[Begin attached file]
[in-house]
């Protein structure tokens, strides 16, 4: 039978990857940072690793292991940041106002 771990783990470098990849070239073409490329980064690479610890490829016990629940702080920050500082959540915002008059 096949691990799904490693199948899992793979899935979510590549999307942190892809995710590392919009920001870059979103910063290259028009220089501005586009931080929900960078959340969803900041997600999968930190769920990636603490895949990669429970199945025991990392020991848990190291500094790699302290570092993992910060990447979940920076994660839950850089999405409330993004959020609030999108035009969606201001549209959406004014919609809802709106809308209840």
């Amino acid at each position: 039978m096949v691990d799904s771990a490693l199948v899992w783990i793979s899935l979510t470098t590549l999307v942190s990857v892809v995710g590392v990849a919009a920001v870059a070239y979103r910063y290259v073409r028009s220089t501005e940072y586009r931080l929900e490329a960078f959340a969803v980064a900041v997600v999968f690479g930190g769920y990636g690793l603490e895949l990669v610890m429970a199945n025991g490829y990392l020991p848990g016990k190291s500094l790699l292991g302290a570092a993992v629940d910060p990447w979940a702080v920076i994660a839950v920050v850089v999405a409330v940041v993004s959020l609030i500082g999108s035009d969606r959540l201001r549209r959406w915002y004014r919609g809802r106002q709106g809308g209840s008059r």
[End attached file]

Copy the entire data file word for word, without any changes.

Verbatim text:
[in-house]
């Protein structure tokens, strides 16, 4: 039978990857940072690793292991940041106002 771990783990470098990849070239073409490329980064690479610890490829016990629940702080920050500082959540915002008059 096949691990799904490693199948899992793979899935979510590549999307942190892809995710590392919009920001870059979103910063290259028009220089501005586009931080929900960078959340969803900041997600999968930190769920990636603490895949990669429970199945025991990392020991848990190291500094790699302290570092993992910060990447979940920076994660839950850089999405409330993004959020609030999108035009969606201001549209959406004014919609809802709106809308209840």
């Amino acid at each position: 039978m096949v691990d799904s771990a490693l199948v899992w783990i793979s899935l979510t470098t590549l999307v942190s990857v892809v995710g590392v990849a919009a920001v870059a070239y979103r910063y290259v073409r028009s220089t501005e940072y586009r931080l929900e490329a960078f959340a969803v980064a900041v997600v999968f690479g930190g769920y990636g690793l603490e895949l990669v610890m429970a199945n025991g490829y990392l020991p848990g016990k190291s500094l790699l292991g302290a570092a993992v629940d910060p990447w979940a702080v920076i994660a839950v920050v850089v999405a409330v940041v993004s959020l609030i500082g999108s035009d969606r959540l201001r549209r959406w915002y004014r919609g809802r106002q709106g809308g209840s008059r």